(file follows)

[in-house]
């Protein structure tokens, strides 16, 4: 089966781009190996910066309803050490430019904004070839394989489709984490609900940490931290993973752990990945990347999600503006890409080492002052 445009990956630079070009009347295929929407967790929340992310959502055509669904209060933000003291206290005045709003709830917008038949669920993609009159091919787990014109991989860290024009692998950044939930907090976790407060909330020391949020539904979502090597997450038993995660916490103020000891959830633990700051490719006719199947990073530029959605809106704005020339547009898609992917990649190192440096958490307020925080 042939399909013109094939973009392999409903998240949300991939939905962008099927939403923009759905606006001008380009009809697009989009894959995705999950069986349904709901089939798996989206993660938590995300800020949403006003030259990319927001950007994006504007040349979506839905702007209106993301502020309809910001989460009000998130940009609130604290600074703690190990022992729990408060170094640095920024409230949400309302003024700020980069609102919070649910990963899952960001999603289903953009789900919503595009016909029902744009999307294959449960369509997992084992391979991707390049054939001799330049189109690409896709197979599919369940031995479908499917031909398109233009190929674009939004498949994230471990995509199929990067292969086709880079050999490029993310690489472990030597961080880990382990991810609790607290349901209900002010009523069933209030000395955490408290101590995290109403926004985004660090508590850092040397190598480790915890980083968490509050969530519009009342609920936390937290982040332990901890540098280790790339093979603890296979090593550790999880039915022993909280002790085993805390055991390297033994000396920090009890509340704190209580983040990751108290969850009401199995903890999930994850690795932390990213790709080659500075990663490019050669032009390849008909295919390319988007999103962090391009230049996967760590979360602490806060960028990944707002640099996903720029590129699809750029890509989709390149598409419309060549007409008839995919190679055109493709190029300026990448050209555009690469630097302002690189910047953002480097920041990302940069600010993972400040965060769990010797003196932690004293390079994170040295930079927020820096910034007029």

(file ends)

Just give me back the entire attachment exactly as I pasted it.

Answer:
[in-house]
């Protein structure tokens, strides 16, 4: 089966781009190996910066309803050490430019904004070839394989489709984490609900940490931290993973752990990945990347999600503006890409080492002052 445009990956630079070009009347295929929407967790929340992310959502055509669904209060933000003291206290005045709003709830917008038949669920993609009159091919787990014109991989860290024009692998950044939930907090976790407060909330020391949020539904979502090597997450038993995660916490103020000891959830633990700051490719006719199947990073530029959605809106704005020339547009898609992917990649190192440096958490307020925080 042939399909013109094939973009392999409903998240949300991939939905962008099927939403923009759905606006001008380009009809697009989009894959995705999950069986349904709901089939798996989206993660938590995300800020949403006003030259990319927001950007994006504007040349979506839905702007209106993301502020309809910001989460009000998130940009609130604290600074703690190990022992729990408060170094640095920024409230949400309302003024700020980069609102919070649910990963899952960001999603289903953009789900919503595009016909029902744009999307294959449960369509997992084992391979991707390049054939001799330049189109690409896709197979599919369940031995479908499917031909398109233009190929674009939004498949994230471990995509199929990067292969086709880079050999490029993310690489472990030597961080880990382990991810609790607290349901209900002010009523069933209030000395955490408290101590995290109403926004985004660090508590850092040397190598480790915890980083968490509050969530519009009342609920936390937290982040332990901890540098280790790339093979603890296979090593550790999880039915022993909280002790085993805390055991390297033994000396920090009890509340704190209580983040990751108290969850009401199995903890999930994850690795932390990213790709080659500075990663490019050669032009390849008909295919390319988007999103962090391009230049996967760590979360602490806060960028990944707002640099996903720029590129699809750029890509989709390149598409419309060549007409008839995919190679055109493709190029300026990448050209555009690469630097302002690189910047953002480097920041990302940069600010993972400040965060769990010797003196932690004293390079994170040295930079927020820096910034007029």